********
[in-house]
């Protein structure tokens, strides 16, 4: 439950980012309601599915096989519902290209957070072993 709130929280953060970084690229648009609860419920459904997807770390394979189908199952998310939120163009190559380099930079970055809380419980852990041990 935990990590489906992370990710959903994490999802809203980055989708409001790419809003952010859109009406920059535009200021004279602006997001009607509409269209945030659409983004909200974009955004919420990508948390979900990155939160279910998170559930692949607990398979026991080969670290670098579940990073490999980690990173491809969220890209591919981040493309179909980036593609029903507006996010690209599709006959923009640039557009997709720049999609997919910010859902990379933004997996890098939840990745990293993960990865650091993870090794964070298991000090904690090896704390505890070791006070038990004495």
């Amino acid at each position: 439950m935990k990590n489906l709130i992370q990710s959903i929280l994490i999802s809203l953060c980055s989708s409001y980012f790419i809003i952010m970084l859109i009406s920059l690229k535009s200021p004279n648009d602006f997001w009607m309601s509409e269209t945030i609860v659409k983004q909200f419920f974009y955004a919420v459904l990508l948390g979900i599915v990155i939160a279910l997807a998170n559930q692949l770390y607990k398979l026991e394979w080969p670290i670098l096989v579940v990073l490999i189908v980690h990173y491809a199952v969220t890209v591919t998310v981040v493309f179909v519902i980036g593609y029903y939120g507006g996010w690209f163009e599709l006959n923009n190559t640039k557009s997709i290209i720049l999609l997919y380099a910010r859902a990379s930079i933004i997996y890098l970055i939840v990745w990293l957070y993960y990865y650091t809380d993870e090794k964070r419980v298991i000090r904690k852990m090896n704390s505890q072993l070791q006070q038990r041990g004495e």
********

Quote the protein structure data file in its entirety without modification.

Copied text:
[in-house]
């Protein structure tokens, strides 16, 4: 439950980012309601599915096989519902290209957070072993 709130929280953060970084690229648009609860419920459904997807770390394979189908199952998310939120163009190559380099930079970055809380419980852990041990 935990990590489906992370990710959903994490999802809203980055989708409001790419809003952010859109009406920059535009200021004279602006997001009607509409269209945030659409983004909200974009955004919420990508948390979900990155939160279910998170559930692949607990398979026991080969670290670098579940990073490999980690990173491809969220890209591919981040493309179909980036593609029903507006996010690209599709006959923009640039557009997709720049999609997919910010859902990379933004997996890098939840990745990293993960990865650091993870090794964070298991000090904690090896704390505890070791006070038990004495």
């Amino acid at each position: 439950m935990k990590n489906l709130i992370q990710s959903i929280l994490i999802s809203l953060c980055s989708s409001y980012f790419i809003i952010m970084l859109i009406s920059l690229k535009s200021p004279n648009d602006f997001w009607m309601s509409e269209t945030i609860v659409k983004q909200f419920f974009y955004a919420v459904l990508l948390g979900i599915v990155i939160a279910l997807a998170n559930q692949l770390y607990k398979l026991e394979w080969p670290i670098l096989v579940v990073l490999i189908v980690h990173y491809a199952v969220t890209v591919t998310v981040v493309f179909v519902i980036g593609y029903y939120g507006g996010w690209f163009e599709l006959n923009n190559t640039k557009s997709i290209i720049l999609l997919y380099a910010r859902a990379s930079i933004i997996y890098l970055i939840v990745w990293l957070y993960y990865y650091t809380d993870e090794k964070r419980v298991i000090r904690k852990m090896n704390s505890q072993l070791q006070q038990r041990g004495e």